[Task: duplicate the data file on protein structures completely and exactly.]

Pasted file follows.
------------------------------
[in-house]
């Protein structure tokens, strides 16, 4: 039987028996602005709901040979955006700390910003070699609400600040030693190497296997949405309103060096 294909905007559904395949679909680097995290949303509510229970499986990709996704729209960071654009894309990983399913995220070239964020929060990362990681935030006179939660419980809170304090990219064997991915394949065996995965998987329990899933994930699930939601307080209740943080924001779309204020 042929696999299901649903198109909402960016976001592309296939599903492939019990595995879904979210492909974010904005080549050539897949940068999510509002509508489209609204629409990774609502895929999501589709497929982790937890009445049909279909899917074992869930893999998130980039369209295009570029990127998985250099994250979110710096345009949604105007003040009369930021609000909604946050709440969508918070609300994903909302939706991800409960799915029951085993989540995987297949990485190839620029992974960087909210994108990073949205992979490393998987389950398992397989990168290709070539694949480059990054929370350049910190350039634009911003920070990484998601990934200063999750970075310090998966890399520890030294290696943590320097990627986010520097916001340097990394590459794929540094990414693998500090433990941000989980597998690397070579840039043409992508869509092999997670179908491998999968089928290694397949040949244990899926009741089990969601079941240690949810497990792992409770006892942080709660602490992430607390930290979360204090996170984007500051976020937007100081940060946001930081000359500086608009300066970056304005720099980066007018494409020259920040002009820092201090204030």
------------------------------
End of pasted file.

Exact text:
[in-house]
């Protein structure tokens, strides 16, 4: 039987028996602005709901040979955006700390910003070699609400600040030693190497296997949405309103060096 294909905007559904395949679909680097995290949303509510229970499986990709996704729209960071654009894309990983399913995220070239964020929060990362990681935030006179939660419980809170304090990219064997991915394949065996995965998987329990899933994930699930939601307080209740943080924001779309204020 042929696999299901649903198109909402960016976001592309296939599903492939019990595995879904979210492909974010904005080549050539897949940068999510509002509508489209609204629409990774609502895929999501589709497929982790937890009445049909279909899917074992869930893999998130980039369209295009570029990127998985250099994250979110710096345009949604105007003040009369930021609000909604946050709440969508918070609300994903909302939706991800409960799915029951085993989540995987297949990485190839620029992974960087909210994108990073949205992979490393998987389950398992397989990168290709070539694949480059990054929370350049910190350039634009911003920070990484998601990934200063999750970075310090998966890399520890030294290696943590320097990627986010520097916001340097990394590459794929540094990414693998500090433990941000989980597998690397070579840039043409992508869509092999997670179908491998999968089928290694397949040949244990899926009741089990969601079941240690949810497990792992409770006892942080709660602490992430607390930290979360204090996170984007500051976020937007100081940060946001930081000359500086608009300066970056304005720099980066007018494409020259920040002009820092201090204030």